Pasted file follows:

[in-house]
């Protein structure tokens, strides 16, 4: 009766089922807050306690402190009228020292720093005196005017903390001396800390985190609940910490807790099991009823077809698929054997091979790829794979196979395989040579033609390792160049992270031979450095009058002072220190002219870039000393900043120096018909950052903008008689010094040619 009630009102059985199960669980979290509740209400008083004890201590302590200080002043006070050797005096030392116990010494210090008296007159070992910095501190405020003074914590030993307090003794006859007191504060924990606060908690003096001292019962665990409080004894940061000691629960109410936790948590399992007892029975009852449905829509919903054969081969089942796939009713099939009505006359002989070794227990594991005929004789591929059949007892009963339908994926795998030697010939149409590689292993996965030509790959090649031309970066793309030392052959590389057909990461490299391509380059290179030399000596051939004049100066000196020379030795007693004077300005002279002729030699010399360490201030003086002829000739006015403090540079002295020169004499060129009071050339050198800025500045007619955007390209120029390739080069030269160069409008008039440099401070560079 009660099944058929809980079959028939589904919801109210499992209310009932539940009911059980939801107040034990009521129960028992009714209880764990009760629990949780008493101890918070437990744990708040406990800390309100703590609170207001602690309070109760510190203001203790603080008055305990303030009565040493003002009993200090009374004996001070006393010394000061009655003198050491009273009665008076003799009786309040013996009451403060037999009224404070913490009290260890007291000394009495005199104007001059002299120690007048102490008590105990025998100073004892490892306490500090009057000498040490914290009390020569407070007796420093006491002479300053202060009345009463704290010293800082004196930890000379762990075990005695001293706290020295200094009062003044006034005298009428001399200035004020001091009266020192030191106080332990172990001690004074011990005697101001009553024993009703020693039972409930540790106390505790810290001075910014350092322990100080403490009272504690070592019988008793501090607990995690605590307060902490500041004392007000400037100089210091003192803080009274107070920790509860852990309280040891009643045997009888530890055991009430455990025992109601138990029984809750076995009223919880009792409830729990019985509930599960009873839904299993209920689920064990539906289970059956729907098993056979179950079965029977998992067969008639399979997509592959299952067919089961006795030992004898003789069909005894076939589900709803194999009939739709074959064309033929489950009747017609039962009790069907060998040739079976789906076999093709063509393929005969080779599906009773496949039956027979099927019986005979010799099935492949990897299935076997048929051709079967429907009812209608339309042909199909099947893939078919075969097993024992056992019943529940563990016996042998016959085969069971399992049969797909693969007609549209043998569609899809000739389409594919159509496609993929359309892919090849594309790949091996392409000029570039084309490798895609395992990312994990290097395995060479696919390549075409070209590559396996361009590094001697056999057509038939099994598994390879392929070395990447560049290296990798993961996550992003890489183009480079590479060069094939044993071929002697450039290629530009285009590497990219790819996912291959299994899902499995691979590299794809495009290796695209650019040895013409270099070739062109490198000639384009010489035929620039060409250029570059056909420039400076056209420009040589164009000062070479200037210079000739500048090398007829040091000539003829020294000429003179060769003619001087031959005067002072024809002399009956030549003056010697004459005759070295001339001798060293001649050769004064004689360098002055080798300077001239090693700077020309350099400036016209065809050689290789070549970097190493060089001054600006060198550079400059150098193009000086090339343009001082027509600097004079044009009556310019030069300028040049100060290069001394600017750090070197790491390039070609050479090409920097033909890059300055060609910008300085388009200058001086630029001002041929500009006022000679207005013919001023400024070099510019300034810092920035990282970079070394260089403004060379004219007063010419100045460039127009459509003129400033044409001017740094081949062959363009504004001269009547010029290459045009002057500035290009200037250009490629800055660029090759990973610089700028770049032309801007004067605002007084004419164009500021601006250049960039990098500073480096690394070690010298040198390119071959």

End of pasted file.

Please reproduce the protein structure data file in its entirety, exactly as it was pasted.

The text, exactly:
[in-house]
């Protein structure tokens, strides 16, 4: 009766089922807050306690402190009228020292720093005196005017903390001396800390985190609940910490807790099991009823077809698929054997091979790829794979196979395989040579033609390792160049992270031979450095009058002072220190002219870039000393900043120096018909950052903008008689010094040619 009630009102059985199960669980979290509740209400008083004890201590302590200080002043006070050797005096030392116990010494210090008296007159070992910095501190405020003074914590030993307090003794006859007191504060924990606060908690003096001292019962665990409080004894940061000691629960109410936790948590399992007892029975009852449905829509919903054969081969089942796939009713099939009505006359002989070794227990594991005929004789591929059949007892009963339908994926795998030697010939149409590689292993996965030509790959090649031309970066793309030392052959590389057909990461490299391509380059290179030399000596051939004049100066000196020379030795007693004077300005002279002729030699010399360490201030003086002829000739006015403090540079002295020169004499060129009071050339050198800025500045007619955007390209120029390739080069030269160069409008008039440099401070560079 009660099944058929809980079959028939589904919801109210499992209310009932539940009911059980939801107040034990009521129960028992009714209880764990009760629990949780008493101890918070437990744990708040406990800390309100703590609170207001602690309070109760510190203001203790603080008055305990303030009565040493003002009993200090009374004996001070006393010394000061009655003198050491009273009665008076003799009786309040013996009451403060037999009224404070913490009290260890007291000394009495005199104007001059002299120690007048102490008590105990025998100073004892490892306490500090009057000498040490914290009390020569407070007796420093006491002479300053202060009345009463704290010293800082004196930890000379762990075990005695001293706290020295200094009062003044006034005298009428001399200035004020001091009266020192030191106080332990172990001690004074011990005697101001009553024993009703020693039972409930540790106390505790810290001075910014350092322990100080403490009272504690070592019988008793501090607990995690605590307060902490500041004392007000400037100089210091003192803080009274107070920790509860852990309280040891009643045997009888530890055991009430455990025992109601138990029984809750076995009223919880009792409830729990019985509930599960009873839904299993209920689920064990539906289970059956729907098993056979179950079965029977998992067969008639399979997509592959299952067919089961006795030992004898003789069909005894076939589900709803194999009939739709074959064309033929489950009747017609039962009790069907060998040739079976789906076999093709063509393929005969080779599906009773496949039956027979099927019986005979010799099935492949990897299935076997048929051709079967429907009812209608339309042909199909099947893939078919075969097993024992056992019943529940563990016996042998016959085969069971399992049969797909693969007609549209043998569609899809000739389409594919159509496609993929359309892919090849594309790949091996392409000029570039084309490798895609395992990312994990290097395995060479696919390549075409070209590559396996361009590094001697056999057509038939099994598994390879392929070395990447560049290296990798993961996550992003890489183009480079590479060069094939044993071929002697450039290629530009285009590497990219790819996912291959299994899902499995691979590299794809495009290796695209650019040895013409270099070739062109490198000639384009010489035929620039060409250029570059056909420039400076056209420009040589164009000062070479200037210079000739500048090398007829040091000539003829020294000429003179060769003619001087031959005067002072024809002399009956030549003056010697004459005759070295001339001798060293001649050769004064004689360098002055080798300077001239090693700077020309350099400036016209065809050689290789070549970097190493060089001054600006060198550079400059150098193009000086090339343009001082027509600097004079044009009556310019030069300028040049100060290069001394600017750090070197790491390039070609050479090409920097033909890059300055060609910008300085388009200058001086630029001002041929500009006022000679207005013919001023400024070099510019300034810092920035990282970079070394260089403004060379004219007063010419100045460039127009459509003129400033044409001017740094081949062959363009504004001269009547010029290459045009002057500035290009200037250009490629800055660029090759990973610089700028770049032309801007004067605002007084004419164009500021601006250049960039990098500073480096690394070690010298040198390119071959």